Enzyme deficiencies (e.g., of hexose monophosphate shunt)
Deficient Erythropoiesis
“Stem cell” defect Normochromic,
Normocytic to mildly macrocytic
Aplastic anemia (with pancytopenia), pure red cell aplasia secondary to myelofibrosis (with thrombocytopenia, splenomegaly)
Maturation defect Megaloblastic
Pernicious anemia (vitamin B12 deficiency), folate deficiency, anemia, iron deficiency (infection, tumor, chronic blood loss)
Hb synthesis defect Sideroblasts Sideroblastic anemia


normochromic: normal color (i.e. normal Hb content); normocytic: normal size and shape of RBC; hemolytic: red cell lysis

*Hb indicates hemoglobin; RBC, red blood

TABLE 10-3


FAB Class Subtype Name Abbreviation Proportion of Acute Myeloproliferative Diseases (%)
M0 Acute myeloblastic leukemia, stem cell (i.e., minimal differentiation) AML 3-5
M1 Acute myeloblastic leukemia without maturation AML 15-20
M2 Acute myeloblastic leukemia with maturation AML 25-30
M3 Acute promyelocytic leukemia APL 5-20
M4 Acute myelomonocytic leukemia AMML 20-30
M5 Acute monoblastic leukemia AMOL 2-9
M6 Acute erythroleukemia AEL 3-5
M7 Acute megakaryoblastic leukemia   3-12


FAB indicates French-American-British classification.

*Acute myeloproliferative diseases are clonal neoplastic disorders of hematopoietic stem cells, the classification of which is determined by their preferential cytologic differentiation.

Adapted from Hoffman R et al. Hematology. Philadelphia: Churchill-Livingstone; 2000.

TABLE 10-4

Revised European American Lymphoma (REAL) Classification

B-Cell Lymphomas T-Cell and NK-Cell Lymphomas
Precursor B-Cell Neoplasias Precursor T-Cell Neoplasia

Peripheral B-Cell Neoplasias Pewripheral T-Cell and NK-Cell Lymphomas

1. B-cell chronic lymphatic leukemia (B-CLL) or prolymphocytic leukemia (B-PLL)

2. Small cell lymphocytic lymphoma

3. Lymphoplasmacytoid lymphoma (LPL) or immunocytoma (IC)

4. Mantle cell lymphoma

5. Follicular center cell lymphoma, follicular pattern (FCCf)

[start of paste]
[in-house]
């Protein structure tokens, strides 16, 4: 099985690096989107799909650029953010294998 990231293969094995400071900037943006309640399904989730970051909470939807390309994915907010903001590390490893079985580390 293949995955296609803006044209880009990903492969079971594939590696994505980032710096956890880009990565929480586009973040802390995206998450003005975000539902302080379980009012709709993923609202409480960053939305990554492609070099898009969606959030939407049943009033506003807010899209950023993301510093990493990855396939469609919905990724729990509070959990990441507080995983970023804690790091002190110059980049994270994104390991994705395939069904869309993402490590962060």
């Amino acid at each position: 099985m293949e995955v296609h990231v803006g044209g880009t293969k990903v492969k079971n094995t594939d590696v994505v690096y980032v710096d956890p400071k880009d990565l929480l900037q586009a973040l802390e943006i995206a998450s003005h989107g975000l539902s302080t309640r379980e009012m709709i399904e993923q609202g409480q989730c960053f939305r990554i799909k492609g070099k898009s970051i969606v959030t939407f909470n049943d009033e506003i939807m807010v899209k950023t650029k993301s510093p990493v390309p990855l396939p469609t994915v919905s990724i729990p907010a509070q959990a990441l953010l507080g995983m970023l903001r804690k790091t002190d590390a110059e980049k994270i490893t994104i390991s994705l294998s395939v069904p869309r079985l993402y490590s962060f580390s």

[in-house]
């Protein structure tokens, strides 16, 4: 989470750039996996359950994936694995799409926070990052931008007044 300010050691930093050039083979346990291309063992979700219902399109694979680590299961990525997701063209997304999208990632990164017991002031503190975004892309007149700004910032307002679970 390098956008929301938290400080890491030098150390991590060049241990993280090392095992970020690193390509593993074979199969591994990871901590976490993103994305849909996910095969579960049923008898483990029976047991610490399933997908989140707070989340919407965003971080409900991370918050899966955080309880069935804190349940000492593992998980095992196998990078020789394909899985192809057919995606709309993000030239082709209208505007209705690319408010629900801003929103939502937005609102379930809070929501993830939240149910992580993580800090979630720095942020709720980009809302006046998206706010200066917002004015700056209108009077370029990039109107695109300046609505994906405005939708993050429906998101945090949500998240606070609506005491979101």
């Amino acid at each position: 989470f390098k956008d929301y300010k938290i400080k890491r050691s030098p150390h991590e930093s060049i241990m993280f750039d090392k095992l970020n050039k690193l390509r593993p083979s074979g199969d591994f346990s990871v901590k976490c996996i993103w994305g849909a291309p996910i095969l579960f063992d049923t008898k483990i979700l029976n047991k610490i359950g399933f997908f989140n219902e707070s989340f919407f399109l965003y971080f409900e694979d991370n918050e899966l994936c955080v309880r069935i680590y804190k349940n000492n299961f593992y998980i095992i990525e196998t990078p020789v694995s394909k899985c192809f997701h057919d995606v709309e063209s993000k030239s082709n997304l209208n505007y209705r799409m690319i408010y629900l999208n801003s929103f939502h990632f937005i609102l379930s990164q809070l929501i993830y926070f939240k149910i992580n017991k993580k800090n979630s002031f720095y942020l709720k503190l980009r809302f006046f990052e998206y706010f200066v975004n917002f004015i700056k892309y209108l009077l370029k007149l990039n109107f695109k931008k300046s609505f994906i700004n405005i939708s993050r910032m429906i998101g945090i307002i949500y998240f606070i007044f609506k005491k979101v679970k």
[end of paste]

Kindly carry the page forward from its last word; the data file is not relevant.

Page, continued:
6. Follicular center cell lymphoma, small cell, diffuse pattern (FCCd)

7. Marginal zone lymphoma (MZL)

8. Margonal zone lymphoma of the spleen (SLVL)

9. Hairy cell leukemia (HCL)

10. Plasmacytoma/multiple myeloma

11. Diffuse large cell B-cell lymphoma subtype: primary B-cell lymphoma of mediastinum (of thymic origine)

12. Burkitt lymphoma

13. B-cell lymphoma of high malignancy of Burkitt type


Figure 10-1 Acquired Anemias
Classification of anemias by immediate cause is shown in Table 10-1. Acute blood loss initially causes blood volume depletion; normochromic anemia becomes overt 24 to 48 hours later, after some volume is replaced. Chronic blood loss (e.g., in intestinal ulcers, polyposis, hypermenorrhea) with depletion of the body’s iron stores causes hypochromic anemia. Erythrocyte destruction causes several anemias. Immunohemolytic anemia arises spontaneously after infection or drug treatment or in erythroblastosis fetalis, the incompatibility of erythrocyte antigens between an Rh-negative mother and her Rh-positive fetus. Microangiopathic hemolytic anemia (MAHA) is caused by mechanical shear forces from fibrin strands in small vessels (hemolytic uremic syndrome, disseminated intravascular coagulation, or multiple hemangiomas) or from artificial devices in the bloodstream (e.g., cardiac valvular prostheses). Peripheral blood smears show fragmented erythrocytes (schistocytes, fragmentocytes).

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Jun 28, 2017 | Posted by in PATHOLOGY & LABORATORY MEDICINE | Comments Off on Hematopoietic and Lymphatic Tissues